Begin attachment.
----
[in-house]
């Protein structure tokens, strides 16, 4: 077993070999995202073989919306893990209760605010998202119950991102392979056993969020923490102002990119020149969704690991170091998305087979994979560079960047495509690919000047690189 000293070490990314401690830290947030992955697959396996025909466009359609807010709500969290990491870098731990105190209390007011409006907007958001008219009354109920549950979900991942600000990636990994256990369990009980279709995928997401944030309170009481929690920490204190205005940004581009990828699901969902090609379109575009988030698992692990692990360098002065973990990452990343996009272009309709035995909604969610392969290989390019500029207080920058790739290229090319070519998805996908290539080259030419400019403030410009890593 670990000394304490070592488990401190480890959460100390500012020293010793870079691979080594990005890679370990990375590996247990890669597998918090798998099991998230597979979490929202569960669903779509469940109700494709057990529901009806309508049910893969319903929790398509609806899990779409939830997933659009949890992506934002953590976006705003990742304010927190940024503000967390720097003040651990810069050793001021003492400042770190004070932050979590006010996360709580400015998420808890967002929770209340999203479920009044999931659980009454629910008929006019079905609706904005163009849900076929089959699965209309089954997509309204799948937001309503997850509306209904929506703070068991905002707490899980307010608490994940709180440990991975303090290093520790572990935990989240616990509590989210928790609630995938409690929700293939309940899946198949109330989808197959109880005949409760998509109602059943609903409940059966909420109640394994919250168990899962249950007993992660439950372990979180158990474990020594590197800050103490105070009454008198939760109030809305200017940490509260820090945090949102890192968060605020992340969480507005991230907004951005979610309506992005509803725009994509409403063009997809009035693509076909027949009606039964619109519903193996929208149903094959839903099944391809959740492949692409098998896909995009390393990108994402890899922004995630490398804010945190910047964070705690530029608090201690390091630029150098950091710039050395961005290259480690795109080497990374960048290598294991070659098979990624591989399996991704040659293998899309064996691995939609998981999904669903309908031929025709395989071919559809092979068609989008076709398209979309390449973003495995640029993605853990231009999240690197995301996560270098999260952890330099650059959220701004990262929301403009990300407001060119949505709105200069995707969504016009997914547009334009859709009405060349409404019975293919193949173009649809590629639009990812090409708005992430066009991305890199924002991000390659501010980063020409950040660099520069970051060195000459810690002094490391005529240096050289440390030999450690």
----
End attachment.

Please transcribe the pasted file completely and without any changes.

[in-house]
């Protein structure tokens, strides 16, 4: 077993070999995202073989919306893990209760605010998202119950991102392979056993969020923490102002990119020149969704690991170091998305087979994979560079960047495509690919000047690189 000293070490990314401690830290947030992955697959396996025909466009359609807010709500969290990491870098731990105190209390007011409006907007958001008219009354109920549950979900991942600000990636990994256990369990009980279709995928997401944030309170009481929690920490204190205005940004581009990828699901969902090609379109575009988030698992692990692990360098002065973990990452990343996009272009309709035995909604969610392969290989390019500029207080920058790739290229090319070519998805996908290539080259030419400019403030410009890593 670990000394304490070592488990401190480890959460100390500012020293010793870079691979080594990005890679370990990375590996247990890669597998918090798998099991998230597979979490929202569960669903779509469940109700494709057990529901009806309508049910893969319903929790398509609806899990779409939830997933659009949890992506934002953590976006705003990742304010927190940024503000967390720097003040651990810069050793001021003492400042770190004070932050979590006010996360709580400015998420808890967002929770209340999203479920009044999931659980009454629910008929006019079905609706904005163009849900076929089959699965209309089954997509309204799948937001309503997850509306209904929506703070068991905002707490899980307010608490994940709180440990991975303090290093520790572990935990989240616990509590989210928790609630995938409690929700293939309940899946198949109330989808197959109880005949409760998509109602059943609903409940059966909420109640394994919250168990899962249950007993992660439950372990979180158990474990020594590197800050103490105070009454008198939760109030809305200017940490509260820090945090949102890192968060605020992340969480507005991230907004951005979610309506992005509803725009994509409403063009997809009035693509076909027949009606039964619109519903193996929208149903094959839903099944391809959740492949692409098998896909995009390393990108994402890899922004995630490398804010945190910047964070705690530029608090201690390091630029150098950091710039050395961005290259480690795109080497990374960048290598294991070659098979990624591989399996991704040659293998899309064996691995939609998981999904669903309908031929025709395989071919559809092979068609989008076709398209979309390449973003495995640029993605853990231009999240690197995301996560270098999260952890330099650059959220701004990262929301403009990300407001060119949505709105200069995707969504016009997914547009334009859709009405060349409404019975293919193949173009649809590629639009990812090409708005992430066009991305890199924002991000390659501010980063020409950040660099520069970051060195000459810690002094490391005529240096050289440390030999450690």